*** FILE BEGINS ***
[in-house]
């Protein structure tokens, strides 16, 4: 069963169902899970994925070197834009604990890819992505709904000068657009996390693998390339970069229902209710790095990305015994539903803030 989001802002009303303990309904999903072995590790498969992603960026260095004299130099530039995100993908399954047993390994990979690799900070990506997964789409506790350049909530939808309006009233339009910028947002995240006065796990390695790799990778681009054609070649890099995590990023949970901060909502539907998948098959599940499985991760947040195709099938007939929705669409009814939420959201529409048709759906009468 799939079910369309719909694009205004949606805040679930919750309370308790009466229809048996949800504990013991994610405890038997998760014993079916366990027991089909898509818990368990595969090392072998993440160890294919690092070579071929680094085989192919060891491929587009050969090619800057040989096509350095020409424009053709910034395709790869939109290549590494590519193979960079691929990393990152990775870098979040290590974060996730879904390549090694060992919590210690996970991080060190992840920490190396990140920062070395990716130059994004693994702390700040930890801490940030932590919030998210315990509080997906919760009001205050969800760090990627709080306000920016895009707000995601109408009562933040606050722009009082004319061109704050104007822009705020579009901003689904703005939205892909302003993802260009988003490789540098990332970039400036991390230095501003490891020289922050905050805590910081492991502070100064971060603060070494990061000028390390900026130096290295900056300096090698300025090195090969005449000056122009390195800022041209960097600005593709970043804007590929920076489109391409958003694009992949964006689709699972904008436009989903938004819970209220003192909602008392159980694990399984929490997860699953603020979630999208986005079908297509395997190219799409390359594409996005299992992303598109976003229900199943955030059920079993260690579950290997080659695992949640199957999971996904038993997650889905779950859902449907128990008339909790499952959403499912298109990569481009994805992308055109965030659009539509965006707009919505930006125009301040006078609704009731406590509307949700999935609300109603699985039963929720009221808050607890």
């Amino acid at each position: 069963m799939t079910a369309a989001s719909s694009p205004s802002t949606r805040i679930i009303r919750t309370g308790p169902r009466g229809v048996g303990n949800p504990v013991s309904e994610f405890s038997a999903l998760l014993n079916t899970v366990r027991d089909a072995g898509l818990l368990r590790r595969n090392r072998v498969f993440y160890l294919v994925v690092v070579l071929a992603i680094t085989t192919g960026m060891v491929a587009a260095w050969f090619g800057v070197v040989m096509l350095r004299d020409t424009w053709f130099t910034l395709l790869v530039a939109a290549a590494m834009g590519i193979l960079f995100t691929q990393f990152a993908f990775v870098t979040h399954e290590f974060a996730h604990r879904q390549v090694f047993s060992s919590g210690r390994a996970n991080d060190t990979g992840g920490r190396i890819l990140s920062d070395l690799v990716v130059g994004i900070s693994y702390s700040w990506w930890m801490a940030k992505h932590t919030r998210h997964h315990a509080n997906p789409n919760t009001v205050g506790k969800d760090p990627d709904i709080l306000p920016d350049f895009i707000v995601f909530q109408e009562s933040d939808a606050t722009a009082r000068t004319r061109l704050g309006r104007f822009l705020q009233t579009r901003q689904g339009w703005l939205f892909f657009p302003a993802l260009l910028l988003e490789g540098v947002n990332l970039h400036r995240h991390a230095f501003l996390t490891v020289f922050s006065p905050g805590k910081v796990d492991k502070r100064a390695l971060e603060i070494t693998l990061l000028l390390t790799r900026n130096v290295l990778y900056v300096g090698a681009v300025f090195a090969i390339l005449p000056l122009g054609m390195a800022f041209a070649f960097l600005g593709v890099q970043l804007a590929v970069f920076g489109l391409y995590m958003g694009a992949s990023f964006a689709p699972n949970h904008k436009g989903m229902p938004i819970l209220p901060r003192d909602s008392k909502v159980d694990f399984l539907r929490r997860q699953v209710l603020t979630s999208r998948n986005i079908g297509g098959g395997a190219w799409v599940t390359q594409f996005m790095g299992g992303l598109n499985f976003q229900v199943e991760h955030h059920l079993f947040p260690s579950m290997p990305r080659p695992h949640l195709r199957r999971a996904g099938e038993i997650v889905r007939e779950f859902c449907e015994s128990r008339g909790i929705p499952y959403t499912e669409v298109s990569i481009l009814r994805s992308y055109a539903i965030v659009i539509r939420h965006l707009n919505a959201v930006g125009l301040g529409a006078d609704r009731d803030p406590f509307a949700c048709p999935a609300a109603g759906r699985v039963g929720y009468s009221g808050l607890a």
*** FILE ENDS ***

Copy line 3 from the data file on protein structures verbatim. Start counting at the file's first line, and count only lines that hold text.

């Amino acid at each position: 069963m799939t079910a369309a989001s719909s694009p205004s802002t949606r805040i679930i009303r919750t309370g308790p169902r009466g229809v048996g303990n949800p504990v013991s309904e994610f405890s038997a999903l998760l014993n079916t899970v366990r027991d089909a072995g898509l818990l368990r590790r595969n090392r072998v498969f993440y160890l294919v994925v690092v070579l071929a992603i680094t085989t192919g960026m060891v491929a587009a260095w050969f090619g800057v070197v040989m096509l350095r004299d020409t424009w053709f130099t910034l395709l790869v530039a939109a290549a590494m834009g590519i193979l960079f995100t691929q990393f990152a993908f990775v870098t979040h399954e290590f974060a996730h604990r879904q390549v090694f047993s060992s919590g210690r390994a996970n991080d060190t990979g992840g920490r190396i890819l990140s920062d070395l690799v990716v130059g994004i900070s693994y702390s700040w990506w930890m801490a940030k992505h932590t919030r998210h997964h315990a509080n997906p789409n919760t009001v205050g506790k969800d760090p990627d709904i709080l306000p920016d350049f895009i707000v995601f909530q109408e009562s933040d939808a606050t722009a009082r000068t004319r061109l704050g309006r104007f822009l705020q009233t579009r901003q689904g339009w703005l939205f892909f657009p302003a993802l260009l910028l988003e490789g540098v947002n990332l970039h400036r995240h991390a230095f501003l996390t490891v020289f922050s006065p905050g805590k910081v796990d492991k502070r100064a390695l971060e603060i070494t693998l990061l000028l390390t790799r900026n130096v290295l990778y900056v300096g090698a681009v300025f090195a090969i390339l005449p000056l122009g054609m390195a800022f041209a070649f960097l600005g593709v890099q970043l804007a590929v970069f920076g489109l391409y995590m958003g694009a992949s990023f964006a689709p699972n949970h904008k436009g989903m229902p938004i819970l209220p901060r003192d909602s008392k909502v159980d694990f399984l539907r929490r997860q699953v209710l603020t979630s999208r998948n986005i079908g297509g098959g395997a190219w799409v599940t390359q594409f996005m790095g299992g992303l598109n499985f976003q229900v199943e991760h955030h059920l079993f947040p260690s579950m290997p990305r080659p695992h949640l195709r199957r999971a996904g099938e038993i997650v889905r007939e779950f859902c449907e015994s128990r008339g909790i929705p499952y959403t499912e669409v298109s990569i481009l009814r994805s992308y055109a539903i965030v659009i539509r939420h965006l707009n919505a959201v930006g125009l301040g529409a006078d609704r009731d803030p406590f509307a949700c048709p999935a609300a109603g759906r699985v039963g929720y009468s009221g808050l607890a």